Couple of notes:

  1. Change the cache path to the root of your install ABSPATH . /cache/compiled in app/setup.php
  2. Create a private key that has access to your WPE install and add this as a environment variable in Gitlab CI called PRIVATE_KEY
  3. Create an environment variable in Gitlab for your WPE_INSTALL and THEME_NAME
  4. Create an environment in Gitlab CI called staging and production (case sensitive)
  5. I would suggest adding your WP Engine install as a known host instead of turning off StrictHostKeyChecking

The code is pretty self explanatory but let me know if you have any questions.

if [ "production" != "${CI_ENVIRONMENT_NAME}" ]; then

git config --global "${WPE_INSTALL}@${WPE_INSTALL}.com"
git config --global "${WPE_INSTALL}"
rsync -a --exclude='.git/' --exclude='.gitignore' $(pwd)/ $FOLDER
composer install --no-ansi --no-dev --no-interaction --optimize-autoloader --no-progress
cd ./wp-content/themes/${THEME_NAME}
yarn run build:production
cd ../../../
wp --allow-root core config --dbname=wordpress --dbuser=root --dbpass=wordpress --dbhost=mysql
wp --allow-root core install --url=${WPE_INSTALL}.dev --title=${WPE_INSTALL} --admin_user=wordpress --admin_email=${WPE_INSTALL}@${WPE_INSTALL}.com --skip-email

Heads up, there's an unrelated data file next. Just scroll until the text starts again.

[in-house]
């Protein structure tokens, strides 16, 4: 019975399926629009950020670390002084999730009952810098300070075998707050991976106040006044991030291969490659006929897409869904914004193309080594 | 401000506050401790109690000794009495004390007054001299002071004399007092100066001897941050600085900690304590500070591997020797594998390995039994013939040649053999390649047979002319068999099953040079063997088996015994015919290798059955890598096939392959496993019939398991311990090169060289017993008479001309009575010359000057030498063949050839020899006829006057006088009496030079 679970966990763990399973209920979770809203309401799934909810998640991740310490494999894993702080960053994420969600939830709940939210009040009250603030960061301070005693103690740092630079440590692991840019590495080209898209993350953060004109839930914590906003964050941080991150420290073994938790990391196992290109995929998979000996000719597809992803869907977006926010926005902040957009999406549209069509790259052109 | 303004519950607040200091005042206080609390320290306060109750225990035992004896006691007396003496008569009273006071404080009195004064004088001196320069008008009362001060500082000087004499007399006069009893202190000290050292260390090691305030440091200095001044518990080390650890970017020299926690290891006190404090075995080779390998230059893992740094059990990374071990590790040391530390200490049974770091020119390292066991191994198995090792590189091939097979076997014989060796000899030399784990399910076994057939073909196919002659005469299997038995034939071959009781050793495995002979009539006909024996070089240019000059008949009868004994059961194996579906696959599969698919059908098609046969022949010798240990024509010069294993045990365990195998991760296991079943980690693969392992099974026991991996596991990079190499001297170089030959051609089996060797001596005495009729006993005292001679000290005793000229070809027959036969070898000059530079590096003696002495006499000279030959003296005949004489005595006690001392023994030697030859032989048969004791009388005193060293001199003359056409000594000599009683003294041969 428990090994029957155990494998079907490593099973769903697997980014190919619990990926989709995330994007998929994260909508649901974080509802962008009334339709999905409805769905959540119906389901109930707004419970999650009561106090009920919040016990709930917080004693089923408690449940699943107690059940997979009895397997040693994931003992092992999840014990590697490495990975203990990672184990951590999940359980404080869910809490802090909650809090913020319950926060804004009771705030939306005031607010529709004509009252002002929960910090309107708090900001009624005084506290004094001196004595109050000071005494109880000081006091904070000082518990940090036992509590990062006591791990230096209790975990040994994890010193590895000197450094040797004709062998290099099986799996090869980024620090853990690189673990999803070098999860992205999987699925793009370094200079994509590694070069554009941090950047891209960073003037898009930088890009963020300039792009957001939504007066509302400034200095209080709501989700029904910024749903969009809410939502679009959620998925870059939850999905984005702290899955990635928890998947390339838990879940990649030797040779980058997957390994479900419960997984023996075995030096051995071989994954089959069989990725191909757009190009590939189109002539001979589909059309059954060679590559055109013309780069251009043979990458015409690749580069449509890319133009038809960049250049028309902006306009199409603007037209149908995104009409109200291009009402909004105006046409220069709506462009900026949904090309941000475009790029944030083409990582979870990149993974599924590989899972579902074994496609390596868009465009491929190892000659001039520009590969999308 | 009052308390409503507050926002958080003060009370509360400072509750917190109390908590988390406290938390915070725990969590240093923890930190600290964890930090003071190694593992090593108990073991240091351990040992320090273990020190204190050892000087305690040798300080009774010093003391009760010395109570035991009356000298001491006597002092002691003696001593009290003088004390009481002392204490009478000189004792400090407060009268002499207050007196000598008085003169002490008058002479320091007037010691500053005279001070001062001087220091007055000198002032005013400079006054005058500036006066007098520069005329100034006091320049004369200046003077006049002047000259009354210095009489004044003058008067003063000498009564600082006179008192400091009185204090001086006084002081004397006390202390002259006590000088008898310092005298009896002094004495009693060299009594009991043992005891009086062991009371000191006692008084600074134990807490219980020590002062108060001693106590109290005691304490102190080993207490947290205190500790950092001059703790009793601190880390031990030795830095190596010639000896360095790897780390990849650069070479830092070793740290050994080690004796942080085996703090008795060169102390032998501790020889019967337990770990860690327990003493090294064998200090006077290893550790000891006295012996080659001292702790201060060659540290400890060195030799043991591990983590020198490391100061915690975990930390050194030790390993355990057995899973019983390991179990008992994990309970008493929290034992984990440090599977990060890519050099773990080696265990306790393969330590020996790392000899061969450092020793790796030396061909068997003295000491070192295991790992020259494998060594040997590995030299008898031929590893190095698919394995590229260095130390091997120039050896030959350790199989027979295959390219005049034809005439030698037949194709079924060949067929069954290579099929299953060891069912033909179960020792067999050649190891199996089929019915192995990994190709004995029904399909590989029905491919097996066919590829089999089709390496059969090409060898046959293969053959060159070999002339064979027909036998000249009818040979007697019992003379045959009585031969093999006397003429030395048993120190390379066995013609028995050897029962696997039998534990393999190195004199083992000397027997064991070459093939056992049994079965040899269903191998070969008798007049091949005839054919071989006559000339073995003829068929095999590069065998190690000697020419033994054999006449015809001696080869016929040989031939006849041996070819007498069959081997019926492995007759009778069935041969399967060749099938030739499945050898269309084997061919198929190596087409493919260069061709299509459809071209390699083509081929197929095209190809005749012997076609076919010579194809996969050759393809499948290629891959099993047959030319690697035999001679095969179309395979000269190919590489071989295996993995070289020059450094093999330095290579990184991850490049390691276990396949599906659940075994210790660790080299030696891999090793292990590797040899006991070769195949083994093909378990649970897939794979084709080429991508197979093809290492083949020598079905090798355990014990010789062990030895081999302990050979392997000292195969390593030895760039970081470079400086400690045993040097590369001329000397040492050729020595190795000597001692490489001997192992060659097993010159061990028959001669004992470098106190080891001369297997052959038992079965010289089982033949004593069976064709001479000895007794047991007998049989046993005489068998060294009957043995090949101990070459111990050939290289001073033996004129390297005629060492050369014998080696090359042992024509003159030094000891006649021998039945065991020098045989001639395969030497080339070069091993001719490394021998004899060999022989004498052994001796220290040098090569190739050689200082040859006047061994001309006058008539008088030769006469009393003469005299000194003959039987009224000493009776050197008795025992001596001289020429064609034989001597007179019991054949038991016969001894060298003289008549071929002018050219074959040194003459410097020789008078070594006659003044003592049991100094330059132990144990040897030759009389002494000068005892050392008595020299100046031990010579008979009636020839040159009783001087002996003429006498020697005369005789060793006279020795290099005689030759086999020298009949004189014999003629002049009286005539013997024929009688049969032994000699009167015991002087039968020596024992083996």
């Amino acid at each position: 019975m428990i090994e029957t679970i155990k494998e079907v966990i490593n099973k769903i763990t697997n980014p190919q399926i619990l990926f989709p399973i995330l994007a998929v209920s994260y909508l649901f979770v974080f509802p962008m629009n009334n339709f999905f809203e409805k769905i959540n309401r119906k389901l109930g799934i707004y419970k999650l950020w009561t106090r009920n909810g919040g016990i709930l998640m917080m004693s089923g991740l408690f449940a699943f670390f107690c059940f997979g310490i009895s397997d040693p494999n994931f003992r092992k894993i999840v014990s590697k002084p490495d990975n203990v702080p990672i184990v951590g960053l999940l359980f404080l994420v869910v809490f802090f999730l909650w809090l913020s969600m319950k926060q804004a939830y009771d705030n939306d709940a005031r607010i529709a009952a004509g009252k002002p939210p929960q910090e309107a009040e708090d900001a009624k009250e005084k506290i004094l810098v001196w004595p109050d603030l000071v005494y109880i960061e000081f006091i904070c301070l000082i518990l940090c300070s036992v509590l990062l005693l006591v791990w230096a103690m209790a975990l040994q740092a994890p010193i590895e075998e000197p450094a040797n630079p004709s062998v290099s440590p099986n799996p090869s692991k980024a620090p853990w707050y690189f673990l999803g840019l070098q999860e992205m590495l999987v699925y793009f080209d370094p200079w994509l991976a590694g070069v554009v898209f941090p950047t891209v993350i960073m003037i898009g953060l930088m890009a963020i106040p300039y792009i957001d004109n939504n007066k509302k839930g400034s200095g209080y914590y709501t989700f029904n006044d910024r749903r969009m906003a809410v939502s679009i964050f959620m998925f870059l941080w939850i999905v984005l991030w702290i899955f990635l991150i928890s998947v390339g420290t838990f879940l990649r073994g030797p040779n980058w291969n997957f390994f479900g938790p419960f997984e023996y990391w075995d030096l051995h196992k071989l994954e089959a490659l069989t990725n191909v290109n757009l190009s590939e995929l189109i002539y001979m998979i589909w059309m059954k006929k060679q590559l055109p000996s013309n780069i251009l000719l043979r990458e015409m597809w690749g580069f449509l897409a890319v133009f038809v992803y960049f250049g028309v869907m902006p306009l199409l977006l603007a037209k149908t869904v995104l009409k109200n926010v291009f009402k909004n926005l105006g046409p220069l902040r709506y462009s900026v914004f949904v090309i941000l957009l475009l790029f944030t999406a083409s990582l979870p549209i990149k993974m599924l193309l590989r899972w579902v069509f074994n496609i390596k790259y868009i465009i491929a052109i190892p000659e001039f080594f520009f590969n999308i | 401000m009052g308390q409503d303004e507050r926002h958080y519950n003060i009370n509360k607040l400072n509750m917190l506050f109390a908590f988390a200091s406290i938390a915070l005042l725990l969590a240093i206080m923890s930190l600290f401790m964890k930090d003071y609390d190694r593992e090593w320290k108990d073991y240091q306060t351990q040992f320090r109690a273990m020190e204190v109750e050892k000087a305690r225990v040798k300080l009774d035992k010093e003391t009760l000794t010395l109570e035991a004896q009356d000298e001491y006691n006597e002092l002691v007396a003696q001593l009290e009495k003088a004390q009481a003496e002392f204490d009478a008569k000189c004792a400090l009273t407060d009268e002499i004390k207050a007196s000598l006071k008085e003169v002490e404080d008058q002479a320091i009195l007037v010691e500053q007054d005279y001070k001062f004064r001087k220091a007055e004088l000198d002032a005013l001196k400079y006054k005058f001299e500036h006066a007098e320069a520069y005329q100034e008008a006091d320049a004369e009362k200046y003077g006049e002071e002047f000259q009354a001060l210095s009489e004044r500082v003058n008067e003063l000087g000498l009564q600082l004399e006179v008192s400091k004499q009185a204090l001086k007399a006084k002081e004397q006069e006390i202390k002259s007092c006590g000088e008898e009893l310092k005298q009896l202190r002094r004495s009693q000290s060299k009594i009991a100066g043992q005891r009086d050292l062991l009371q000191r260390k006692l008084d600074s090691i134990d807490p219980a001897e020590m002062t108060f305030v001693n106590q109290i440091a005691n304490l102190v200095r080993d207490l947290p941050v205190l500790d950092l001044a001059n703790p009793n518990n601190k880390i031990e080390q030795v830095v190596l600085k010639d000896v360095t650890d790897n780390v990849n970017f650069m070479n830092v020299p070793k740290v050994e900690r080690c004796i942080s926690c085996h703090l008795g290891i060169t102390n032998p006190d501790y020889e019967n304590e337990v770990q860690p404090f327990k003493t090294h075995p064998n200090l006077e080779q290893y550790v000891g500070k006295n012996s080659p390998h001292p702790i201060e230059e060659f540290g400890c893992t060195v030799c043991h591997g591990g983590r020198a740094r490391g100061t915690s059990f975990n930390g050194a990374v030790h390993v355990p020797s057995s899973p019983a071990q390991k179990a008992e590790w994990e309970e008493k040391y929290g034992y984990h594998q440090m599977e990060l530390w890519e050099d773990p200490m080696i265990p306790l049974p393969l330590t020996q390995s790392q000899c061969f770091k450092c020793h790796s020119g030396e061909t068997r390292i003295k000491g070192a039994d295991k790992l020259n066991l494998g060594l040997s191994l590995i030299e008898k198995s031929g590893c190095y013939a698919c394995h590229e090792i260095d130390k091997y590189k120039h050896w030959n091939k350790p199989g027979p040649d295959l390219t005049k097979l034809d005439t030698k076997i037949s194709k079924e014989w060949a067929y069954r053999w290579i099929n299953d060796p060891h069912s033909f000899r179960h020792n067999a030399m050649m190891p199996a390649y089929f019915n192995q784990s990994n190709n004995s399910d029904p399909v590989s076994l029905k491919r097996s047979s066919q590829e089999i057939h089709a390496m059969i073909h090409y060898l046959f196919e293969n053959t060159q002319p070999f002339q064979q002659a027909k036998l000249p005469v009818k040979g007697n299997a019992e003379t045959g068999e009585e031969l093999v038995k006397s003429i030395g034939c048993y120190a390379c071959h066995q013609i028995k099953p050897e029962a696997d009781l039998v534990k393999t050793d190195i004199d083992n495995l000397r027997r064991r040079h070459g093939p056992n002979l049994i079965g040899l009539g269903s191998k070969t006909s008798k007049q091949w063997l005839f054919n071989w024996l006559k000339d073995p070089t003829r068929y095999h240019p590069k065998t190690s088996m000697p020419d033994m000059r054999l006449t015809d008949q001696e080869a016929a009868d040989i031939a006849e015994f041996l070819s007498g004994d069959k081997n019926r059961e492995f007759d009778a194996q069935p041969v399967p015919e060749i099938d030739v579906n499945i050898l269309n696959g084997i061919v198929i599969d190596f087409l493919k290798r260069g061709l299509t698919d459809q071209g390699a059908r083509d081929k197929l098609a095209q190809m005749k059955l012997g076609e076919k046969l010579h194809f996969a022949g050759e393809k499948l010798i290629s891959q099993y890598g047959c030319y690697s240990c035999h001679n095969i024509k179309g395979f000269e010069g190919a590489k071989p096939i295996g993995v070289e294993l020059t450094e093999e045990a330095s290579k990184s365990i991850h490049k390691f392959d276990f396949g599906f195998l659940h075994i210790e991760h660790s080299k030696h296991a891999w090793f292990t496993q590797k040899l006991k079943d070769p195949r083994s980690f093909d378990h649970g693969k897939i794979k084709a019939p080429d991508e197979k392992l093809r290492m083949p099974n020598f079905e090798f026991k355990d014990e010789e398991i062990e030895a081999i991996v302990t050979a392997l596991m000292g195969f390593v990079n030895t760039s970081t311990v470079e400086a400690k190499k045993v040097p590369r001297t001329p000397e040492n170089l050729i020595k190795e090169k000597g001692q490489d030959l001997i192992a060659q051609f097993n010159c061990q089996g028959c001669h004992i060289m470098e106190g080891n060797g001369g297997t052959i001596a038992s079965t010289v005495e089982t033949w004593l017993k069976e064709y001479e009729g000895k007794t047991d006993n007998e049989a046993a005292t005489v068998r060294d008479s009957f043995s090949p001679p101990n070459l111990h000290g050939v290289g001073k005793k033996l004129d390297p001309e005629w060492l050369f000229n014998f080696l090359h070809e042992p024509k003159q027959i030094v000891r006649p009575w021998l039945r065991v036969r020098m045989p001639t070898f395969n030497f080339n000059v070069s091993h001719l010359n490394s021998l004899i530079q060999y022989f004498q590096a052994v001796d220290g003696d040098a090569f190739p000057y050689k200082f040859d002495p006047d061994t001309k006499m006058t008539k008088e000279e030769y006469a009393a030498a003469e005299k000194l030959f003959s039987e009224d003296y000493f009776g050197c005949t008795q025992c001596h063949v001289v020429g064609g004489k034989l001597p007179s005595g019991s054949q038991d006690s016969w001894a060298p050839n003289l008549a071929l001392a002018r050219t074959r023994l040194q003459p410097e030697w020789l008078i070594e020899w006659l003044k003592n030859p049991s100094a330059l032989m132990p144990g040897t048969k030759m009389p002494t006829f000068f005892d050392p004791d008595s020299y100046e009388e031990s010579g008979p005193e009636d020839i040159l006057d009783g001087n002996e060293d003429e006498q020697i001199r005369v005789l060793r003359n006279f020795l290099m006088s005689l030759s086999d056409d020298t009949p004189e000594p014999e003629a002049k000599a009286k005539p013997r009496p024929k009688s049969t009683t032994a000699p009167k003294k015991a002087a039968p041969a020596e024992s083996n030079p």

wp --allow-root theme activate ${THEME_NAME}/resources
wp --allow-root blade compile
rm -rf ./wp-content/themes/${THEME_NAME}/.gitignore
rm -rf .gitignore
mv .gitignoredeploy .gitignore
git add .
git commit -m "Deployment Commit"
git push origin master
image: php:7.0.18-cli

  - mysql:latest

  MYSQL_DATABASE: wordpress

  # Updates
  - curl -sL | bash
  - apt-get update
  - apt-get -y install libpcre3-dev zlib1g-dev libbz2-dev libpng12-dev libjpeg-dev nodejs git zip unzip curl rsync mysql-client
  - docker-php-ext-configure gd --with-png-dir=/usr --with-jpeg-dir=/usr
  - docker-php-ext-install zip bz2 gd mysqli pdo pdo_mysql

  # Composer
  - php -r "copy('', 'composer-setup.php');"
  - php -r "copy('', 'composer-setup.sig');"
  - php -r "if (hash_file('SHA384', 'composer-setup.php') === trim(file_get_contents('composer-setup.sig'))) { echo 'Installer verified'; } else { echo 'Installer corrupt'; unlink('composer-setup.php'); } echo PHP_EOL;"